Under the aegis of war, he had revenge.
During the American Revolution, many colonists took the opportunity to settle scores, line their pockets, and otherwise wreak havoc.
Years before the war began, my father was cheated by some men from the center of New York state. Responsibilities kept him in Cross, though the mistreatment rankled him some. When the war arrived, my father decided it was time to visit his vengeance upon his former business partners.
I remember him leaving at the time, telling me he would be back as soon as he could, and to keep a weather-eye out for trouble. While both colonists and loyalists were raiding across our portion of Massachusetts, both sides steered clear of Cross. We’d shed the blood of patriots and king’s-men alike. It made no difference to us.
My father traveled up into New York and struck a bargain with a Mohawk chief by the name of Joseph Brant and a loyalist unit led by Major Walter Butler. My father offered his services as a soldier, though only for the raid against his enemies. While Major Butler was unaware of my father’s reputation, the Mohawks were well familiar with it, and they were pleased to have my father with them as they made their way toward Cherry Valley.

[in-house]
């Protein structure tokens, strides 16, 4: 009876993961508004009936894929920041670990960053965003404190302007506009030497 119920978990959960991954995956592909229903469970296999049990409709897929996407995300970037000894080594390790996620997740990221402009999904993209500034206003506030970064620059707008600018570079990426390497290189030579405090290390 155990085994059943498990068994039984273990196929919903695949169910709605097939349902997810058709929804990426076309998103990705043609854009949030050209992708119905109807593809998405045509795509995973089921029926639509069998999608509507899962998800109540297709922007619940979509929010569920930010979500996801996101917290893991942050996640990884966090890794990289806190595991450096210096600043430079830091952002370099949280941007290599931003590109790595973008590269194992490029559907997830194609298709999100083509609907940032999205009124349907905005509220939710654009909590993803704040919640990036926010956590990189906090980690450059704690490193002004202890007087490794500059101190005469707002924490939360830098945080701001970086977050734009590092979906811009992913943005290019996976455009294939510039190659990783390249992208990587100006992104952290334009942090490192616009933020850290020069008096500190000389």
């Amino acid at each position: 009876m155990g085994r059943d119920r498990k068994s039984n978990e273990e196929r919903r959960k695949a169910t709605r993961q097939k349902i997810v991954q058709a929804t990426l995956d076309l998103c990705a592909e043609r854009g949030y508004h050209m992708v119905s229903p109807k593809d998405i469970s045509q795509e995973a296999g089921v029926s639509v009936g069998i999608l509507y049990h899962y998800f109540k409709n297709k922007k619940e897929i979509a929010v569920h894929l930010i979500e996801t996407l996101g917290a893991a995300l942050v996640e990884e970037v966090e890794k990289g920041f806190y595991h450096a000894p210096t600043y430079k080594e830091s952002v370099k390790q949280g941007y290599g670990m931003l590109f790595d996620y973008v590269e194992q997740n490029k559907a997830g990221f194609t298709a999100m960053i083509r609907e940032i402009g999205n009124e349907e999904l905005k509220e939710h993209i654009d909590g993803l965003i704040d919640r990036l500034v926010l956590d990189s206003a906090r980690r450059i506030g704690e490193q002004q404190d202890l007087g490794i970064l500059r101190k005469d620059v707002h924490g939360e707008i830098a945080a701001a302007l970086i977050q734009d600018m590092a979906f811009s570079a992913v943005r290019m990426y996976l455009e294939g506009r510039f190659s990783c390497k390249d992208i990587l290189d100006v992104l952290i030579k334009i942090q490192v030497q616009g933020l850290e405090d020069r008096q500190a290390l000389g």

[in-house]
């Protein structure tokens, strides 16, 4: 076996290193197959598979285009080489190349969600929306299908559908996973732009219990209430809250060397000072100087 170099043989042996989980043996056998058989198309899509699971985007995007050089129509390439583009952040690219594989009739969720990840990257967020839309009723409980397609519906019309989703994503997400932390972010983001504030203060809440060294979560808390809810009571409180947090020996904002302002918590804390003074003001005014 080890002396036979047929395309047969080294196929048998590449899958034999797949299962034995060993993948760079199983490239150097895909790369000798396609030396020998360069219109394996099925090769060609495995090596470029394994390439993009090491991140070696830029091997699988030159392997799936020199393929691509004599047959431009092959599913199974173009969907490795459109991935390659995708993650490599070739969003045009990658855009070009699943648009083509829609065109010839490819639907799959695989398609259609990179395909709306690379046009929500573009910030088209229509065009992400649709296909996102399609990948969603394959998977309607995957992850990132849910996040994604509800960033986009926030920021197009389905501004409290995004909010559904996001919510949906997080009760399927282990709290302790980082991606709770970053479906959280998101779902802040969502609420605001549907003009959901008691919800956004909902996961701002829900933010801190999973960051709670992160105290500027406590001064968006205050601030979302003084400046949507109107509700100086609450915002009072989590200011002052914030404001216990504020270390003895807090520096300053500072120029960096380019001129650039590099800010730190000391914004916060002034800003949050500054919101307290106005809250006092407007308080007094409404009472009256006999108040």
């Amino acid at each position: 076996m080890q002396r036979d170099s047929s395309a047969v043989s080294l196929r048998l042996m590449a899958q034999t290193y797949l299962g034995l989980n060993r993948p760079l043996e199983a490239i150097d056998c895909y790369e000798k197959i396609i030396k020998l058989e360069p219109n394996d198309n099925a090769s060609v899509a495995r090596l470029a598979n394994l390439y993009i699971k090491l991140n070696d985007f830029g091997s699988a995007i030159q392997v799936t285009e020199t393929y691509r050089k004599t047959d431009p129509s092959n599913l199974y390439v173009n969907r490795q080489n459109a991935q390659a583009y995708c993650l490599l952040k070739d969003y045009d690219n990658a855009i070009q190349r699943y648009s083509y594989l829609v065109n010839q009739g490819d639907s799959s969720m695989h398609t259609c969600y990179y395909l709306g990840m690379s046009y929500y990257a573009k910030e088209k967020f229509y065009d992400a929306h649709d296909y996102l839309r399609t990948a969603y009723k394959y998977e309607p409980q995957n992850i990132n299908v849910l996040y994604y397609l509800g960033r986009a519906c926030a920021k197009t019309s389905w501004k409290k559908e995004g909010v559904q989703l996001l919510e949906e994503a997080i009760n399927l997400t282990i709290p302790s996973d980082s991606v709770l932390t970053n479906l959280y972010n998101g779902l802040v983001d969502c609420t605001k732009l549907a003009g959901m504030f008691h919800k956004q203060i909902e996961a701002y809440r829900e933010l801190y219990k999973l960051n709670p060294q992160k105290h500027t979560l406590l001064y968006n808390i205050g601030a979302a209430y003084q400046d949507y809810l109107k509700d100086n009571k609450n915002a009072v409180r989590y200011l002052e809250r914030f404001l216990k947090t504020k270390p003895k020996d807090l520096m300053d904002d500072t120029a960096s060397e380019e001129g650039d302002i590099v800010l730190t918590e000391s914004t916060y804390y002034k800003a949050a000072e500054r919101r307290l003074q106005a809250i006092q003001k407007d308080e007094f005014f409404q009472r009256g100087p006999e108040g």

In the early morning hours of November 11th, the war party arrived and attacked both the fort and the town located in Cherry Valley. While Major Butler had exacted promises from the Mohawks not to harm any of the noncombatants, my father refused to agree to such terms.
Harming them was why he had left Cross.
‘In less time than it takes to write this,’ my father entered in his journal, ‘I was within the town and at the house of Master Thomas Wells. I put it to the torch, and as he and his wife fled the structure, I slew them both. This one act sealed the fate of the town, as I hoped it would.’
He returned home in December, seven cured scalps on his belt.
He tossed them onto the table, poured himself a cup of tea and said, ‘Never cheat your business partners.’
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